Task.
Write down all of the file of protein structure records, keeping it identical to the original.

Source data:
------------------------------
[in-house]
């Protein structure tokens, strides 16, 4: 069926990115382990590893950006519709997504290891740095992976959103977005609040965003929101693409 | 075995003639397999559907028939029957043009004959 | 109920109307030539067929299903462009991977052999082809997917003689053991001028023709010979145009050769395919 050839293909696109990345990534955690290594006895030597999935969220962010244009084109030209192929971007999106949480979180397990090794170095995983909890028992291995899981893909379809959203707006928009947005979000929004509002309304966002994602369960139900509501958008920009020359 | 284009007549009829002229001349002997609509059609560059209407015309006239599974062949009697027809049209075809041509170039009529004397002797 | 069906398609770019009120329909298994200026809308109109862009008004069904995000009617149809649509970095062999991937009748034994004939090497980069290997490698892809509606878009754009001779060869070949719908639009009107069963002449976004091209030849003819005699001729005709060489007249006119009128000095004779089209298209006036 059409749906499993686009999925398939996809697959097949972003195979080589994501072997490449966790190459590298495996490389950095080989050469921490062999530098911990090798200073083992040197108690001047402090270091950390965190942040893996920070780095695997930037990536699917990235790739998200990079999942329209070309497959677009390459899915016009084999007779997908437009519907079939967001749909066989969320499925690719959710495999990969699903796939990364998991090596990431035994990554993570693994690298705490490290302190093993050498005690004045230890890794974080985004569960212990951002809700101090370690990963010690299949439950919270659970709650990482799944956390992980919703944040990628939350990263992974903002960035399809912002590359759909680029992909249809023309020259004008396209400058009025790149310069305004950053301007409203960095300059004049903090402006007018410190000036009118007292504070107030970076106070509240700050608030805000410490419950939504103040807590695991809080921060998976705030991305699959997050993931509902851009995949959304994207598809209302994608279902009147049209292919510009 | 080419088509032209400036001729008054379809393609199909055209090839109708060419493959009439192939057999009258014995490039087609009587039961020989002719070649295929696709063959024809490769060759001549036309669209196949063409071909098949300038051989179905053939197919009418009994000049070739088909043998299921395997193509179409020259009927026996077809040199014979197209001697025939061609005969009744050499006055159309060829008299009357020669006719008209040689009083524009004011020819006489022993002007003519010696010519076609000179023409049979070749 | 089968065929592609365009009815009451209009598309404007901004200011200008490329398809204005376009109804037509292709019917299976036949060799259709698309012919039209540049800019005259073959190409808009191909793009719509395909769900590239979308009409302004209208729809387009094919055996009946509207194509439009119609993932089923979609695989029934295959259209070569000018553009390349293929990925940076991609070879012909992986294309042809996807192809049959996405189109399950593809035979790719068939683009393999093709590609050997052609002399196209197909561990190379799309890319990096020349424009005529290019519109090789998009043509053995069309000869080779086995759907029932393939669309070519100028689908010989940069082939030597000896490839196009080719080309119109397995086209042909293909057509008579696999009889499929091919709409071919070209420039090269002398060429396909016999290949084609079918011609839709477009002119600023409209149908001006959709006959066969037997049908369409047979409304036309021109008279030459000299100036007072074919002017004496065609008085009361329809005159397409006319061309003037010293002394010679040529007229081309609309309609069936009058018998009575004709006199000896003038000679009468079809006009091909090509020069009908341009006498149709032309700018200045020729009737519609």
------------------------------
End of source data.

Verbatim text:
[in-house]
């Protein structure tokens, strides 16, 4: 069926990115382990590893950006519709997504290891740095992976959103977005609040965003929101693409 | 075995003639397999559907028939029957043009004959 | 109920109307030539067929299903462009991977052999082809997917003689053991001028023709010979145009050769395919 050839293909696109990345990534955690290594006895030597999935969220962010244009084109030209192929971007999106949480979180397990090794170095995983909890028992291995899981893909379809959203707006928009947005979000929004509002309304966002994602369960139900509501958008920009020359 | 284009007549009829002229001349002997609509059609560059209407015309006239599974062949009697027809049209075809041509170039009529004397002797 | 069906398609770019009120329909298994200026809308109109862009008004069904995000009617149809649509970095062999991937009748034994004939090497980069290997490698892809509606878009754009001779060869070949719908639009009107069963002449976004091209030849003819005699001729005709060489007249006119009128000095004779089209298209006036 059409749906499993686009999925398939996809697959097949972003195979080589994501072997490449966790190459590298495996490389950095080989050469921490062999530098911990090798200073083992040197108690001047402090270091950390965190942040893996920070780095695997930037990536699917990235790739998200990079999942329209070309497959677009390459899915016009084999007779997908437009519907079939967001749909066989969320499925690719959710495999990969699903796939990364998991090596990431035994990554993570693994690298705490490290302190093993050498005690004045230890890794974080985004569960212990951002809700101090370690990963010690299949439950919270659970709650990482799944956390992980919703944040990628939350990263992974903002960035399809912002590359759909680029992909249809023309020259004008396209400058009025790149310069305004950053301007409203960095300059004049903090402006007018410190000036009118007292504070107030970076106070509240700050608030805000410490419950939504103040807590695991809080921060998976705030991305699959997050993931509902851009995949959304994207598809209302994608279902009147049209292919510009 | 080419088509032209400036001729008054379809393609199909055209090839109708060419493959009439192939057999009258014995490039087609009587039961020989002719070649295929696709063959024809490769060759001549036309669209196949063409071909098949300038051989179905053939197919009418009994000049070739088909043998299921395997193509179409020259009927026996077809040199014979197209001697025939061609005969009744050499006055159309060829008299009357020669006719008209040689009083524009004011020819006489022993002007003519010696010519076609000179023409049979070749 | 089968065929592609365009009815009451209009598309404007901004200011200008490329398809204005376009109804037509292709019917299976036949060799259709698309012919039209540049800019005259073959190409808009191909793009719509395909769900590239979308009409302004209208729809387009094919055996009946509207194509439009119609993932089923979609695989029934295959259209070569000018553009390349293929990925940076991609070879012909992986294309042809996807192809049959996405189109399950593809035979790719068939683009393999093709590609050997052609002399196209197909561990190379799309890319990096020349424009005529290019519109090789998009043509053995069309000869080779086995759907029932393939669309070519100028689908010989940069082939030597000896490839196009080719080309119109397995086209042909293909057509008579696999009889499929091919709409071919070209420039090269002398060429396909016999290949084609079918011609839709477009002119600023409209149908001006959709006959066969037997049908369409047979409304036309021109008279030459000299100036007072074919002017004496065609008085009361329809005159397409006319061309003037010293002394010679040529007229081309609309309609069936009058018998009575004709006199000896003038000679009468079809006009091909090509020069009908341009006498149709032309700018200045020729009737519609």